The other reason I like “Monsters” is that it chose to avoid cliché. Sure, there’s nothing too unusual about infectious monsters, cocooned victims, or going down in a swarm, but instead of trotting out werewolves or making giant spider puppets someone thought “You know what? Spider masks would look sweet with gorilla suits”. I love that kind of thinking! The overall effect was rather silly, but I have to say that the masks look good. They’re only seen in quick shots or at a distance, so they come off well even with their immobility. Plus, how many times have arachnothropes appeared on film? Without poring over my notes on spider movies I can only come up with three: Horrors of Spider Island, Curse of the Black Widow, and the execrable Lost in Space. I’d also accept Mesa of Lost Women, although none of the humans looked spidery, and the spider just got big. I’m not prepared to discuss Mari-Cookie and the Killer Tarantula. It’s still too soon. Okay, and there are a few adaptations of Monkey that have spider women… My point is that it’s fun to see such an underexposed monster type in a movie that’s otherwise merely a tour of familiar scares. I mean, they even hauled out Nazis, for crying out loud.Overall, Summer School does little more than prove the technical competency of the filmmakers. That’s not a knock. While I was generally unengaged with the movie, I couldn’t fault the production values. The camera work, lighting, most of the sound, and even the effects are well above average for such a low-budget project. This kind of showpiece can be a nice entry on a CV, and indeed many of the film’s workers have since worked on technical and makeup capacities on TV, including some directing. Not bad.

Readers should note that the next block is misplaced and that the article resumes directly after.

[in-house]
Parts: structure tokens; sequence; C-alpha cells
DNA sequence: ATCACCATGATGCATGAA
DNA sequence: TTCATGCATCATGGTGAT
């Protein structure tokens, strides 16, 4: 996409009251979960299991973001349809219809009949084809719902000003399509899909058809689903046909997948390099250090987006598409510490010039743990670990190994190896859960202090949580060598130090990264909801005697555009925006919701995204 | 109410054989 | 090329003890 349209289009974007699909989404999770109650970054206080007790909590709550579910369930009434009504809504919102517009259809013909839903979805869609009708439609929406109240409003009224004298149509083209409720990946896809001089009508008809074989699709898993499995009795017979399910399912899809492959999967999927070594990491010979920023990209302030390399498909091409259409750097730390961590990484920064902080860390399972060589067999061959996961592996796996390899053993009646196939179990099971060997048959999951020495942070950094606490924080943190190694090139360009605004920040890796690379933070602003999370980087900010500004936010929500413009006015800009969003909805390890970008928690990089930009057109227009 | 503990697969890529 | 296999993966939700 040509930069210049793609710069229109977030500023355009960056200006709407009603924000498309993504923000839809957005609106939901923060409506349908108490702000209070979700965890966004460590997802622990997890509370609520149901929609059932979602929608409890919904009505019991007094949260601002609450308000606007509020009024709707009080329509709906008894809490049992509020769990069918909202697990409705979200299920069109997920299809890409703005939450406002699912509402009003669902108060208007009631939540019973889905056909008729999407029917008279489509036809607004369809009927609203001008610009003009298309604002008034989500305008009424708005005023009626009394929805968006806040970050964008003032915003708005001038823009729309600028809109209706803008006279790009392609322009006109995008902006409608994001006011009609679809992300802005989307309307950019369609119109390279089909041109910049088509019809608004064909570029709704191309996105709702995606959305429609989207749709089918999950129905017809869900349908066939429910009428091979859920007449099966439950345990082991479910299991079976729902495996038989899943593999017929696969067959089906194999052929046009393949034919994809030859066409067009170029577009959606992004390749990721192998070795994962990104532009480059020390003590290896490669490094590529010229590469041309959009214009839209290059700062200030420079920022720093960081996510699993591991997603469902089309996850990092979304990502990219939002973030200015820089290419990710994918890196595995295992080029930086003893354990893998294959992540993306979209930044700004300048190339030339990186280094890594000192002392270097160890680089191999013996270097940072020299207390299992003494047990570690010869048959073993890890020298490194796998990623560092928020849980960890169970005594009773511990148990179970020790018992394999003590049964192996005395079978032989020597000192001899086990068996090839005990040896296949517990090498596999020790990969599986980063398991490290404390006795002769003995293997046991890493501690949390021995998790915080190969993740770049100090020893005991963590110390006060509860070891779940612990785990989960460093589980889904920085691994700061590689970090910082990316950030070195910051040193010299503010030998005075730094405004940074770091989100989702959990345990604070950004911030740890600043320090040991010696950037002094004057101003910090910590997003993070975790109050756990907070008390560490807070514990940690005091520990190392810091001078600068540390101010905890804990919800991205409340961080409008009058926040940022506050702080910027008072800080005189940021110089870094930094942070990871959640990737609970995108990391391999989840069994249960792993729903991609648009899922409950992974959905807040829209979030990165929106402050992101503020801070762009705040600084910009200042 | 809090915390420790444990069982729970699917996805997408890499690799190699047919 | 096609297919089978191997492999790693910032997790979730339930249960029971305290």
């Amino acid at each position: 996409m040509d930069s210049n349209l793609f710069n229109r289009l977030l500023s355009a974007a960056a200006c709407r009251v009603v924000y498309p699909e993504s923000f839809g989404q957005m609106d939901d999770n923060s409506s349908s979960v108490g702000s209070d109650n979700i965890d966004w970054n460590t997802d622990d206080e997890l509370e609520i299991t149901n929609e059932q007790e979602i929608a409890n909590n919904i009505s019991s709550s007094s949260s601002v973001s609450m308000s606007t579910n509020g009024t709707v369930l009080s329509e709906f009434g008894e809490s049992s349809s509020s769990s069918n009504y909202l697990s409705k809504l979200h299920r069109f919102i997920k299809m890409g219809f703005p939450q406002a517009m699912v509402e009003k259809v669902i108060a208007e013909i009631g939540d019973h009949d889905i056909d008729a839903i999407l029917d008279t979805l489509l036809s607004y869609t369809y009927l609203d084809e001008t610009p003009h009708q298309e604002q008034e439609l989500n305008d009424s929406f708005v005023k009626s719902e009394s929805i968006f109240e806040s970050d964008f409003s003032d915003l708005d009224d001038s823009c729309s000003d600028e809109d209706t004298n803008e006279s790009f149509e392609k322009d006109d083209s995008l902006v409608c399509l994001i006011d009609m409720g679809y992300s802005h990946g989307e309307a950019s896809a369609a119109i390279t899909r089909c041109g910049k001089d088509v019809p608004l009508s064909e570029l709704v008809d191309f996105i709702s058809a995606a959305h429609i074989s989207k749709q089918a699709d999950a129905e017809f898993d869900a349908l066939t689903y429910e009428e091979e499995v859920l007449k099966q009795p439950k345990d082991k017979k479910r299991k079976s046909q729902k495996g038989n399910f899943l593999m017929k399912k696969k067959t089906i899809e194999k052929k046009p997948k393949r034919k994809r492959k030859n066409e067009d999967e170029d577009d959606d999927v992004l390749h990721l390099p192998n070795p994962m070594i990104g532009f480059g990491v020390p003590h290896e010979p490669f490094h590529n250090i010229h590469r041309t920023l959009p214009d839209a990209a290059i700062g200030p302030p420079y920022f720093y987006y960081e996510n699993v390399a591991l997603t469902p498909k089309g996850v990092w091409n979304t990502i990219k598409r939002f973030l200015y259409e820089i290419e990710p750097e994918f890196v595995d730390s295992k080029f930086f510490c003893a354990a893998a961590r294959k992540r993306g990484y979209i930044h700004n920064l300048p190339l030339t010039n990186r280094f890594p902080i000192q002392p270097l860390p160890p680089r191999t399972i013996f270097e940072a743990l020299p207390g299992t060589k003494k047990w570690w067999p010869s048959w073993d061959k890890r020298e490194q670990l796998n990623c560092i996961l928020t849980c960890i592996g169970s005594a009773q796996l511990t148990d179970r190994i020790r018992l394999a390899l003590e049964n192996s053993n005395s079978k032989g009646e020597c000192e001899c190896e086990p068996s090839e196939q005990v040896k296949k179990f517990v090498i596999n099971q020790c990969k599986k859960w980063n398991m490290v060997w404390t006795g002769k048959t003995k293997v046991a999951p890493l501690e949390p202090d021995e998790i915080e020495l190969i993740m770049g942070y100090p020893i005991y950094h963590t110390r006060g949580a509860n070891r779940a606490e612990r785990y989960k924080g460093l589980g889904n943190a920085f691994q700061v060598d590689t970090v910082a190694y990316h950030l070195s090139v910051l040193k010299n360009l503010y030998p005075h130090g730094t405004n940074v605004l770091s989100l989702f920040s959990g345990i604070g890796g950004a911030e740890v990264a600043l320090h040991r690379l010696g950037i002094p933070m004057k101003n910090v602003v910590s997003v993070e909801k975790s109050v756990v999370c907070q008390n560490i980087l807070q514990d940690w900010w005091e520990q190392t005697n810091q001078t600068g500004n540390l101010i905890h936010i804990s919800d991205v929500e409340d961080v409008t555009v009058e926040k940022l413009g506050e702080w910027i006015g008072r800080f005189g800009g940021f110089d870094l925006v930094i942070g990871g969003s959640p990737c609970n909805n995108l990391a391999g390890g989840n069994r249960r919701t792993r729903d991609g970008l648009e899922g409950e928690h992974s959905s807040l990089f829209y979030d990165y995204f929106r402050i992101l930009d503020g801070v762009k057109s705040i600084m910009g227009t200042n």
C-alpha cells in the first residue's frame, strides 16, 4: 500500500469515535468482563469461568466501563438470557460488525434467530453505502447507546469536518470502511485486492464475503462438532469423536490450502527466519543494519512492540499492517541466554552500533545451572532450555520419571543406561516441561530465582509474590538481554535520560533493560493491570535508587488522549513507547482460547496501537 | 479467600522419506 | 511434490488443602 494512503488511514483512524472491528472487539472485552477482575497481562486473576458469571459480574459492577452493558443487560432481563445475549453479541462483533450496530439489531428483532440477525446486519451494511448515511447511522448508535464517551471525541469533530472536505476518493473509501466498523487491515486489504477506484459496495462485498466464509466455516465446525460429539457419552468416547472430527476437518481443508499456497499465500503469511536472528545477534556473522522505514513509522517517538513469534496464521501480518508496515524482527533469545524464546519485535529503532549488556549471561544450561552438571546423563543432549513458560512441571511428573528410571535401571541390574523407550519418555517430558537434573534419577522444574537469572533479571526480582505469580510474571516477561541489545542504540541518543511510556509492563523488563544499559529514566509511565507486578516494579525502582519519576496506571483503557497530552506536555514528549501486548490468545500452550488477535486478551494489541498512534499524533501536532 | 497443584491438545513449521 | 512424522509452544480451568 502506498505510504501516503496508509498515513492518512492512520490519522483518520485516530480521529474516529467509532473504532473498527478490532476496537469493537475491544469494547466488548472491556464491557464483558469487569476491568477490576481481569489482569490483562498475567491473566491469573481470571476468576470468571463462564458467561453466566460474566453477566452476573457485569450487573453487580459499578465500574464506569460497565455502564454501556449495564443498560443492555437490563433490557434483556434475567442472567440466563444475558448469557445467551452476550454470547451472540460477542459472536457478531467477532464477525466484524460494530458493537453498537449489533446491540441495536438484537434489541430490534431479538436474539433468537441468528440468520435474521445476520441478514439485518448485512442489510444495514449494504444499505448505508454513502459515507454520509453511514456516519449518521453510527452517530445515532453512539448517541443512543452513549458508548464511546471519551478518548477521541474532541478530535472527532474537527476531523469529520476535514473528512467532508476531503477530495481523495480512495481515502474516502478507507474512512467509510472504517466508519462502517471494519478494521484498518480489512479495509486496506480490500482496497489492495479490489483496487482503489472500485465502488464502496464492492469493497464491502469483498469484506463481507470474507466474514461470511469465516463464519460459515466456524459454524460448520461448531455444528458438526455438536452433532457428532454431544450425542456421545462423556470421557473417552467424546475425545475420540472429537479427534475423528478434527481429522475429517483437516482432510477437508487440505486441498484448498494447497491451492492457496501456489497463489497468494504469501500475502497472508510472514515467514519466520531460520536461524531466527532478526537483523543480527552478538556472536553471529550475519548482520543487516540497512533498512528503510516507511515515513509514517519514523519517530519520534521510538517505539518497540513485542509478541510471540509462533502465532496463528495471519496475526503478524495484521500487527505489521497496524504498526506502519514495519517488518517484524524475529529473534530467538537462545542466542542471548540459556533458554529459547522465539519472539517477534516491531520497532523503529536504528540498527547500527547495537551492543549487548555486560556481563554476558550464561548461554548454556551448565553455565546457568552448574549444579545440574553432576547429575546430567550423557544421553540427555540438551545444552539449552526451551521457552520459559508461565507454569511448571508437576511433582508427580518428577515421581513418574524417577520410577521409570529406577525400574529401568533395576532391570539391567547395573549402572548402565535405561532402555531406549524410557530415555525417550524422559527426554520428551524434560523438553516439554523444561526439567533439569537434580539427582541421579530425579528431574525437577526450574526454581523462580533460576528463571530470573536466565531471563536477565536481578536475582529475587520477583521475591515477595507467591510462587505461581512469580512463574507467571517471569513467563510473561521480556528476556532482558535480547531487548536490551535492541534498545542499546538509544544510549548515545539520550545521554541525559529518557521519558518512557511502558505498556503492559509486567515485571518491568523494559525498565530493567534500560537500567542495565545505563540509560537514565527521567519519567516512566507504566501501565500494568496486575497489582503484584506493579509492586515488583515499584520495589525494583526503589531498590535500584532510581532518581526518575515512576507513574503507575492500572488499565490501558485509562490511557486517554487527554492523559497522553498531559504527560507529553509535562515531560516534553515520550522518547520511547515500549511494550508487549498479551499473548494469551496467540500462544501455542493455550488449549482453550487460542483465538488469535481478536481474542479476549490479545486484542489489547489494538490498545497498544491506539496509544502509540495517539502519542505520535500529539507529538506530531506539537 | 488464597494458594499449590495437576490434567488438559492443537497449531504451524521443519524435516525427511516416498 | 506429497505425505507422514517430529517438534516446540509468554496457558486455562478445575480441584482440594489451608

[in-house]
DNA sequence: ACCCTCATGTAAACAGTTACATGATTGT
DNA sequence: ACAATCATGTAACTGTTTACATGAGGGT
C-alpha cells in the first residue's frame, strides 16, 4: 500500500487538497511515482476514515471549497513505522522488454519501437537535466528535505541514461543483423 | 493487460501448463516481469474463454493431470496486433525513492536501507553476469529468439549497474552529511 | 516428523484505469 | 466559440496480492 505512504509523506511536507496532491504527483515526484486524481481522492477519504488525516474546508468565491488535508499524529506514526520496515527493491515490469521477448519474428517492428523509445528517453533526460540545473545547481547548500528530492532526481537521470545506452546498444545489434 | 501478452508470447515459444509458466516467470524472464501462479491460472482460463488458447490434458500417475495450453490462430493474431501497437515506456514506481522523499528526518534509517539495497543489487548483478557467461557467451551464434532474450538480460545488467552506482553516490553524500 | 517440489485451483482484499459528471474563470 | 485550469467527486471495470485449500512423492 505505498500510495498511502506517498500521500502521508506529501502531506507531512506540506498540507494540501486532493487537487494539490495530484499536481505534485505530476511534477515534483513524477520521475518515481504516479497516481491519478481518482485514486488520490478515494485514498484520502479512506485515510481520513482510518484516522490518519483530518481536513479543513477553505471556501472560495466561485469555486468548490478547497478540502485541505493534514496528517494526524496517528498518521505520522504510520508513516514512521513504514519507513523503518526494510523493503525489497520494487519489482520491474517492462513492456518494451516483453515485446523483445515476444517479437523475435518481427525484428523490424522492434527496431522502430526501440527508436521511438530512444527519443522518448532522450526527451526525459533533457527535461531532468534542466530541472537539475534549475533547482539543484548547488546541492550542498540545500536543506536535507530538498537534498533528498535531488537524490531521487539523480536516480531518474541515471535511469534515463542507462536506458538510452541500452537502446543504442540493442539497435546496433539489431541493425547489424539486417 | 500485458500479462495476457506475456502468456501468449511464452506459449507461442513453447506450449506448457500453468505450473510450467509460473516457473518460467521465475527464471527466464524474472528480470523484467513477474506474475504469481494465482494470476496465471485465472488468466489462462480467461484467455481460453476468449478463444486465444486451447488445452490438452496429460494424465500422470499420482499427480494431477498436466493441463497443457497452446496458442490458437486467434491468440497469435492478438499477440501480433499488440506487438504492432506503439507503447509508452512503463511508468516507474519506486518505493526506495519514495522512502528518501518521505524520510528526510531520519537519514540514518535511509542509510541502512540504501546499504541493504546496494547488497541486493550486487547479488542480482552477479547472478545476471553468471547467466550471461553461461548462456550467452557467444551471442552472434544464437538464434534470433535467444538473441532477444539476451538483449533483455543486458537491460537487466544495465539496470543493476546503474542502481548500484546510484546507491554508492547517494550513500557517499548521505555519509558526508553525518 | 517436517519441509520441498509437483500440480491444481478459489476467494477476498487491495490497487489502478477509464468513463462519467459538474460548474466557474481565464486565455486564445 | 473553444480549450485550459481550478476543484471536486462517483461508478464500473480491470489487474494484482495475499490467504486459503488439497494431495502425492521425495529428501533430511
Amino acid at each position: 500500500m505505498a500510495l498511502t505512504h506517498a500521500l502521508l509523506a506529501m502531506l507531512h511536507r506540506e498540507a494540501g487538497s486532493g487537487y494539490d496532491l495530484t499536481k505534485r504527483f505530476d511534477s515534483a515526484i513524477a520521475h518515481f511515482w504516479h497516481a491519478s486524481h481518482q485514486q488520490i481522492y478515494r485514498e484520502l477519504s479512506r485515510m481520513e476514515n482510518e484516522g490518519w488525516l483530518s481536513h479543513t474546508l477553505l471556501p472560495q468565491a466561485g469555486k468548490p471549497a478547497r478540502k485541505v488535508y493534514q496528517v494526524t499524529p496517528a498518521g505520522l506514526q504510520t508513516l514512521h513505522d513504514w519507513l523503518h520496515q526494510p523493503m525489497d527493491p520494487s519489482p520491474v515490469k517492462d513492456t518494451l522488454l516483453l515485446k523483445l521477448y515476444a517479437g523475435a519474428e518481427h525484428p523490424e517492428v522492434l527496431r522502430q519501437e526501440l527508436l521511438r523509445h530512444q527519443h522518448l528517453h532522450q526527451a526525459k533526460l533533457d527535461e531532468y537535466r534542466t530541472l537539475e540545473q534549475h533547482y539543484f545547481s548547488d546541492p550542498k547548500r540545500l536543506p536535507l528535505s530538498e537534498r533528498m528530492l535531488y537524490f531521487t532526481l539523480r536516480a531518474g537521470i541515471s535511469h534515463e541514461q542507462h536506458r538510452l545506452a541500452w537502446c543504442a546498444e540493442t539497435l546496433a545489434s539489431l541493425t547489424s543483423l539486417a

Unless they’re still dreaming!
This review is part of the Adult Onset Lycanthropy roundtable; we’re taking a look at films were people become inhuman. The links below are for reviews from other participants. Give ’em the ol’ clicky, would’ja?
Checkpoint Telstar observes The Bat People
Cinemasochist Apocalypse honorably faces Kibakichi
Micro-Brewed Reviews bogarts Curse of the Black Widow (but I’m totally not jealous or nothing)
Las Películas de Terror scans The Beast Within
Psychoplasmics rounds up An American Werewolf in London
The Terrible Claw Reviews slithers up to Sssssss
The Tomb of Anubis tracks down Romasanta